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The Underground City Jules Verne

A Sunrise

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The boat was moored to a post on the bank. A boatman awaited them. Nell and her friends took their seats; the sail was spread; it quickly filled before the northwesterly breeze, and they sped on their way.

What a new sensation was this for the maiden! She had been rowed on the waters of Lake Malcolm; but the oar, handled ever so lightly by Harry, always betrayed effort on the part of the oarsman. Now, for the first time, Nell felt herself borne along with a gliding movement, like that of a balloon through the air. The water was smooth as a lake, and Nell reclined in the stern of the boat, enjoying its gentle rocking. Occasionally the effect of the

moonlight on the waters was as though the boat sailed across a glittering silver field. Little wavelets rippled along the banks. It was enchanting.

At length Nell was overcome with drowsiness, her eyelids drooped, her head sank on Harry's shoulder--she slept. Harry, sorry that she should miss any of the beauties of this magnificent night, would have aroused her.

"Let her sleep!" said the engineer. "She will better enjoy the novelties of the day after a couple of hours' rest."

At two o'clock in the morning the boat reached Granton pier. Nell awoke. "Have I been asleep?" inquired she.

"No, my child," said James Starr. "You have been dreaming that you slept, that's all."

The night continued clear. The moon, riding in mid-heaven, diffused her rays on all sides. In the little port of Granton lay two or three fishing boats; they rocked gently on the waters of the Firth. The wind fell as the dawn approached. The atmosphere, clear of mists, promised one of those fine autumn days so delicious on the sea coast.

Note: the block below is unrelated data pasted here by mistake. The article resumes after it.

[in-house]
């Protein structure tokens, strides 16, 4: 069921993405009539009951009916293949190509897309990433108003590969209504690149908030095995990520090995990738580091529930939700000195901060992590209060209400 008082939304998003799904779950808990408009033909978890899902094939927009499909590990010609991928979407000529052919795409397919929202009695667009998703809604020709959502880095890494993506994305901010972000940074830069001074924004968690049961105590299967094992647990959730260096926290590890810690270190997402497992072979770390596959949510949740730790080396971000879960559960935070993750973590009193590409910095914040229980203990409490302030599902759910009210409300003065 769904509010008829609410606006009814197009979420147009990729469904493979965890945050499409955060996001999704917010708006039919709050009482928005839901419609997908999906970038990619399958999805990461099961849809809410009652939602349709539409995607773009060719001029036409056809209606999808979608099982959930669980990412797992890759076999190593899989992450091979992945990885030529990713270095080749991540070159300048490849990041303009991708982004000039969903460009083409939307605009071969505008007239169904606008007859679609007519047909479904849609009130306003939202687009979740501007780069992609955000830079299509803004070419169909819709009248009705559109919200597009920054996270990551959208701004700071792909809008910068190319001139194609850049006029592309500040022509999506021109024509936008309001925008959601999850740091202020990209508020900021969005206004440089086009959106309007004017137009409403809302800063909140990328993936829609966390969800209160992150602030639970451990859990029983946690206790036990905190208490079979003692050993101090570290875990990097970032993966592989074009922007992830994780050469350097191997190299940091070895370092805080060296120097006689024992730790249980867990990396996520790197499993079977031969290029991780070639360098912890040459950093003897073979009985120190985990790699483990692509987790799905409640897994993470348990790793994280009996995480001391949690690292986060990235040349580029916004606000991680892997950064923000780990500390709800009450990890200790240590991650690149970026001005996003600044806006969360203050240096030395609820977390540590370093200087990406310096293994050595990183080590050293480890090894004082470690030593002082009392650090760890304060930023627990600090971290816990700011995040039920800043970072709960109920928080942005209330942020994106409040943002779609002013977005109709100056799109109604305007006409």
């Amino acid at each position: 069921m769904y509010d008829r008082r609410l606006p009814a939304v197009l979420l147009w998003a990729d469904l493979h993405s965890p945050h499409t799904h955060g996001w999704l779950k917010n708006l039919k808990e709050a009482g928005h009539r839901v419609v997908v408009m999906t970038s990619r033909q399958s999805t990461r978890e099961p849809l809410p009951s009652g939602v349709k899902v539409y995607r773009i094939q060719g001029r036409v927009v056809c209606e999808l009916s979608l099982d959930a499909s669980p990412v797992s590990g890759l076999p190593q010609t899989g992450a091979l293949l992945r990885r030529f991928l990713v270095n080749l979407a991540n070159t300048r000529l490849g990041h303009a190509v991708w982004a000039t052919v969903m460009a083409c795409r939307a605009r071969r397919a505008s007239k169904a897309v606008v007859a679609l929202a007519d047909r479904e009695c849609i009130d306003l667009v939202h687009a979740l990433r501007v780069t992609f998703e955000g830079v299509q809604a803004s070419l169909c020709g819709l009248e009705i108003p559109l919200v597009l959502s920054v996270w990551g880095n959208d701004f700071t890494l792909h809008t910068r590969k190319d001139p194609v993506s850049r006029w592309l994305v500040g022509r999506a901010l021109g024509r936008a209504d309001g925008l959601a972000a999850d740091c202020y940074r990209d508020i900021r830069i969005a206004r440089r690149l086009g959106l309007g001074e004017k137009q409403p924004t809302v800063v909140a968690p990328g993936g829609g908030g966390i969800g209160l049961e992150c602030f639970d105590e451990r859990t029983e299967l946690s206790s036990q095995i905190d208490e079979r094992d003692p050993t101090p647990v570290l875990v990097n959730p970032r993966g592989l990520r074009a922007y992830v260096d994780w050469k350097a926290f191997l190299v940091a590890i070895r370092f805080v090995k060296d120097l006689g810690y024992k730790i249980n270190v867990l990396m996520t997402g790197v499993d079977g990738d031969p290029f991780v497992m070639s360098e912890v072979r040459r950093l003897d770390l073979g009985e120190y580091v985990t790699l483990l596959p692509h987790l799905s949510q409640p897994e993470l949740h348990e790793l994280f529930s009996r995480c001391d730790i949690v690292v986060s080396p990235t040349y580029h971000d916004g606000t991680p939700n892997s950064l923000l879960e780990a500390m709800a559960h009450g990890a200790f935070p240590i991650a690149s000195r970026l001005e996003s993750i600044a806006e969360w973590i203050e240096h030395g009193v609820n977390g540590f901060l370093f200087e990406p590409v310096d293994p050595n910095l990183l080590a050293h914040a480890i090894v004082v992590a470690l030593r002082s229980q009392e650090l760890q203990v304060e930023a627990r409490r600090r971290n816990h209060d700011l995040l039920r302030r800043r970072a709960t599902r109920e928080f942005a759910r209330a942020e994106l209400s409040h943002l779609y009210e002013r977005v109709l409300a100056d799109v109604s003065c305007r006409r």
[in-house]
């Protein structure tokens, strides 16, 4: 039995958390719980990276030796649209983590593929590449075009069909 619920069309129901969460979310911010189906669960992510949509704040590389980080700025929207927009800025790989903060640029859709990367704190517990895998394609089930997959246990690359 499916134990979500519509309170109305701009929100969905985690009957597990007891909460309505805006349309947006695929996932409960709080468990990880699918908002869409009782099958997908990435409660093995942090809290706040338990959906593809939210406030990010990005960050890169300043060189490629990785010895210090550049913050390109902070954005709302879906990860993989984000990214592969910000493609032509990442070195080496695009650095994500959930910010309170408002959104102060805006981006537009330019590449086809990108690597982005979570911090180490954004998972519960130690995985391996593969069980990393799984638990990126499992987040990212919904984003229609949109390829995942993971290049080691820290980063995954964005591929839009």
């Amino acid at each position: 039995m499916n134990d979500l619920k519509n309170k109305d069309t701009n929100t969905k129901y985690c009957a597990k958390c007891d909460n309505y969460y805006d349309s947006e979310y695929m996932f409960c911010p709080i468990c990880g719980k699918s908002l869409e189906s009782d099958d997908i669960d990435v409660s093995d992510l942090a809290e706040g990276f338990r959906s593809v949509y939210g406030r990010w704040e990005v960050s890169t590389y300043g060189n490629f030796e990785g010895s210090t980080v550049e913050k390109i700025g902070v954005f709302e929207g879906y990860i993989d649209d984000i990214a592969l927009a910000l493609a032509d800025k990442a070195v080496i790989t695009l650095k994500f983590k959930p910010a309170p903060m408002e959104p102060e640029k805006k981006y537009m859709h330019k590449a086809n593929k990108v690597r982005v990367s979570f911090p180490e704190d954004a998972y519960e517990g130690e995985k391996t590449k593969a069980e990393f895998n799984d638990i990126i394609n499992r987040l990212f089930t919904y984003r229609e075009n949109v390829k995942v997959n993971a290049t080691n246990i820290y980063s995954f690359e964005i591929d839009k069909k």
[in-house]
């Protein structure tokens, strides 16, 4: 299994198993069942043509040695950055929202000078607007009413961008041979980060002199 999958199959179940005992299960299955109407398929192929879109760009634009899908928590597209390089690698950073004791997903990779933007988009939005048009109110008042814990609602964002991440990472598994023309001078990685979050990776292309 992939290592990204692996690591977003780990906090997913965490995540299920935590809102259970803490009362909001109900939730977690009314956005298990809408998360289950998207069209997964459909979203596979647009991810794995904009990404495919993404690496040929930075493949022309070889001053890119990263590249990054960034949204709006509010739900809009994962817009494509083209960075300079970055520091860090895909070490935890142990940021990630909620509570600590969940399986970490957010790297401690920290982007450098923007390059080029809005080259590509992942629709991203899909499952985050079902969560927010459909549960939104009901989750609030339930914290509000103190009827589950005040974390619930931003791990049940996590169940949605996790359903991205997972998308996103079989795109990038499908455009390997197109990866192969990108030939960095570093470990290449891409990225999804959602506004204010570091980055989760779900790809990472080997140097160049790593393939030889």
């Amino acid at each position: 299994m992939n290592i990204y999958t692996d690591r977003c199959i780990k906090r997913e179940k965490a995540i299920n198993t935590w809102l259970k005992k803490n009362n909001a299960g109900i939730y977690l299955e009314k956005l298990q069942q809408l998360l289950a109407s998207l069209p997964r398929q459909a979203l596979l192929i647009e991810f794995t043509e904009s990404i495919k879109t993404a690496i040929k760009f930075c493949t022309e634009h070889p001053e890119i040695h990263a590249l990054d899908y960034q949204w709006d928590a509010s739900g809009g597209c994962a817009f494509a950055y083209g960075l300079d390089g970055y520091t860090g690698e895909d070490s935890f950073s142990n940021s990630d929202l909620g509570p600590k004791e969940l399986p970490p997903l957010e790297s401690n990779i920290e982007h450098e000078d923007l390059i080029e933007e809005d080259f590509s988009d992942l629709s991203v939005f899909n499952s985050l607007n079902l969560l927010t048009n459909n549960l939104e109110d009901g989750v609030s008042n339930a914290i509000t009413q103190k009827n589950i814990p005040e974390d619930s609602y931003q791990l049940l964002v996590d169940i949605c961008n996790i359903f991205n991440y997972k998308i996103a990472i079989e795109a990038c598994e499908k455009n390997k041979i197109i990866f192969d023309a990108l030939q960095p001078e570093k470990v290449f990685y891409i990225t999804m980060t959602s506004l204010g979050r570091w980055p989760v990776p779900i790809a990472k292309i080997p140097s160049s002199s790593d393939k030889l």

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A soft, transparent film of vapor lay along the horizon; the first sunbeam would dissipate it; to the maiden it exhibited that aspect of the sea which seems to blend it with the sky. Her view was now enlarged, without producing the impression of the boundless infinity of ocean.

Harry taking Nell's hand, they followed James Starr and Jack Ryan as they traversed the deserted streets. To Nell, this suburb of the capital appeared only a collection of gloomy dark houses, just like Coal Town, only that the roof was higher, and gleamed with small lights.

She stepped lightly forward, and easily kept pace with Harry. "Are you not tired, Nell?" asked he, after half an hour's walking.

"No! my feet seem scarcely to touch the earth," returned she. "This sky above us seems so high up, I feel as if I could take wing and fly!"

"I say! keep hold of her!" cried Jack Ryan. "Our little Nell is too good to lose. I feel just as you describe though, myself, when I have not left the pit for a long time."

"It is when we no longer experience the oppressive effect of the vaulted rocky roof above Coal Town," said

James Starr, "that the spacious firmament appears to us like a profound abyss into which we have, as it were, a desire to plunge. Is that what you feel, Nell?"

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The Underground City
Jules Verne

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